Published: 1988

fourstars

“One of those books that you could return to many times over.”

What Is ‘The Alchemist’ About?

Combining magic, mysticism, wisdom and wonder into an inspiring tale of self-discovery, The Alchemist has become a modern classic, selling millions of copies around the world and transforming the lives of countless readers across generations.

Paulo Coelho’s masterpiece tells the mystical story of Santiago, an Andalusian shepherd boy who yearns to travel in search of a worldly treasure. His quest will lead him to riches far different—and far more satisfying—than he ever imagined. Santiago’s journey teaches us about the essential wisdom of listening to our hearts, of recognising opportunity and learning to read the omens strewn along life’s path, and, most importantly, to follow our dreams.

Why Did I Read ‘The Alchemist’?

This is a story that has been known to carry a large number of life lessons. It’s very quotable, considered a masterpiece, but is also a quick read. So it served a few purposes to read it.

I also recall Will Smith mentioning it in a motivational video, which subliminally logged it somewhere on my ‘to do’ list.

What I Liked About ‘The Alchemist’

The Alchemist begins in Spain and follows Santiago’s journey as a shepherd. He’s endearing from the start, Santiago carries a torch for a girl in a nearby town and is using a book for a pillow. Humble beginnings always strike a chord.

His dreams are interpreted by a gypsy and he’s given the first omen that a great treasure awaits him near the Pyramids of Egypt.

Santiago then has a disorientating conversation with a man who turns out to be the king of Salem. He knows more about Santiago than can explained and the story gives you it’s first reference to the ‘Personal Legend’ – the desire that you craved as a child but was forgotten and weighed down as you got older by the pressures of adulthood.

The book has barely got started and is already heavy on the metaphors and the use of story telling to deliver its messages. But from early on there is something unmistakably interesting and engaging about this story.

Quotes from ‘The Alchemist’:

  • “When you want something, all the universe conspires in helping you to achieve it.”
  • “It’s the possibility of having a dream come true that makes life interesting.”
  • “One is loved because one is loved. No reason is needed for loving.”
  • “When we love, we always strive to become better than we are. When we strive to become better than we are, everything around us becomes better too.”
  • “There is only one thing that makes a dream impossible to achieve: the fear of failure.”
  • “The secret of life, though, is to fall seven times and to get up eight times.”
  • “The simple things are also the most extraordinary things, and only the wise can see them.”
  • “Everyone seems to have a clear idea of how other people should lead their lives, but none about his or her own.”
  • “Remember that wherever your heart is, there you will find your treasure.”
  • “No matter what he does, every person on earth plays a central role in the history of the world. And normally he doesn’t know it.”
  • “Don’t give in to your fears. If you do, you won’t be able to talk to your heart.”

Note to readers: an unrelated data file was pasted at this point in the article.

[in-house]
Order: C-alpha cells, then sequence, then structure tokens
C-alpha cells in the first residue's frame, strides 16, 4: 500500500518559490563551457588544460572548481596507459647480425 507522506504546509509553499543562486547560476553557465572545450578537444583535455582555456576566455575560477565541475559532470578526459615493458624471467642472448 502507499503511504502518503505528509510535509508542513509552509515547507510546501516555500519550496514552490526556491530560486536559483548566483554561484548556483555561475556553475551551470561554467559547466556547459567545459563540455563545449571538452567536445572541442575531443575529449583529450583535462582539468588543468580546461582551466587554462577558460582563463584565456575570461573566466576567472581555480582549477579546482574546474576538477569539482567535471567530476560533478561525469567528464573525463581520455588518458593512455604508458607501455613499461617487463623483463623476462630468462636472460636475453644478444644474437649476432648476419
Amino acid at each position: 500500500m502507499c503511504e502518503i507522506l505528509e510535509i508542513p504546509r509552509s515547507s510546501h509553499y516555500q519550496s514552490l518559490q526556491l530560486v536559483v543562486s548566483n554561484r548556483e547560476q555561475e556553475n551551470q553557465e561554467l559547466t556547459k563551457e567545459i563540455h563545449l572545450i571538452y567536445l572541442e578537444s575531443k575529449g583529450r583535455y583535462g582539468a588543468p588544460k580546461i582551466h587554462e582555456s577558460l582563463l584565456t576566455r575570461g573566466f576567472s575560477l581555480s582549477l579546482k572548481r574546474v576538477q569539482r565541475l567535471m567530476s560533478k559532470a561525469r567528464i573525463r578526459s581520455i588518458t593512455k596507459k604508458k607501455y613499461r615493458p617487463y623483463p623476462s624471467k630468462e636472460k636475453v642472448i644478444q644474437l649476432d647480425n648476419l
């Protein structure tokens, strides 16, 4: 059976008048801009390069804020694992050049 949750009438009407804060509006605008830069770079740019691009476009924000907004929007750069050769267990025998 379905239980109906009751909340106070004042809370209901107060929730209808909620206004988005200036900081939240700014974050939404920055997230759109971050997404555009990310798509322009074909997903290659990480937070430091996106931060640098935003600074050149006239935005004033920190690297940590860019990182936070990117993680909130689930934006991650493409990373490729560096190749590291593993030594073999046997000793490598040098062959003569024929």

• “People are capable, at any time in their lives, of doing what they dream of.”
  • “Everything that happens once can never happen again. But everything that happens twice will surely happen a third time.”

Early into the boys journey he is robbed and loses all his money, challenging his commitment to his ‘Personal Legend’. I assumed this would be an adventure story that moves at pace from location to location, but things take a different turn when the boy is employed at a jewellers for a year, whilst he rebuilds his fortune to fund his travels. Again, there are more tales and metaphors along the way.

As I read it, I started to think of ‘The Alchemist’ as one of those books that I could return to many times over. It has so many metaphorical tales, powerful quotes and words of encouragement. I can see how so many have taken this story to their hearts.

The book ends with a touching twist, a feel good factor which allows the story to come full circle and conclude his journey. Lovely ending.

What I Didn’t Like About ‘The Alchemist’

There is a somewhat dream like sequence where Santiago, having learnt to listen to his heart, begins talking with the desert, the wind, the sun and ‘the hand’ – referring to the six days creation.
The message seems to be that he has learnt the language of the world by living in the present, but for me it was an odd period of the story that went a bridge too far.

This is an old school story, set amongst sand and camels, flocks of sheep and Egyptian pyramids. It’s not for everyone, and certainly requires the right mindset going in.

Good Or Bad

Was this book any good? Of course, I read this story sort of knowing it was going to be, but that created an expectation that I was happy the book lived up to.
Would I recommend it? Yes, it’s a quick read but more than worth the amount of time it takes to digest.
Would I read it again? Yes.

 

Here are some other reviews:

Looking For Alaska by John Green
The Hidden Legacy by GJ Minett
Slaughterhouse-Five by Kurt Vonnegut
Paper Towns by John Green
Parable Of The Sower by Octavia E. Butler
The Fault In Our Stars by John Green
Gone Girl by Gillian Flynn

What’s on the list?
Robots Will Steal Your Job, But That’s OK by Federico Pistono
The Wasp Factory by Iain Banks
Parable of the Talents by Octavia E. Butler
If I Stay by Gayle Forman
The Perks Of Being A Wallfower by Stephen Chbosky
Lie in Wait by GJ Minett

 

Any suggestions?

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David P. Philip


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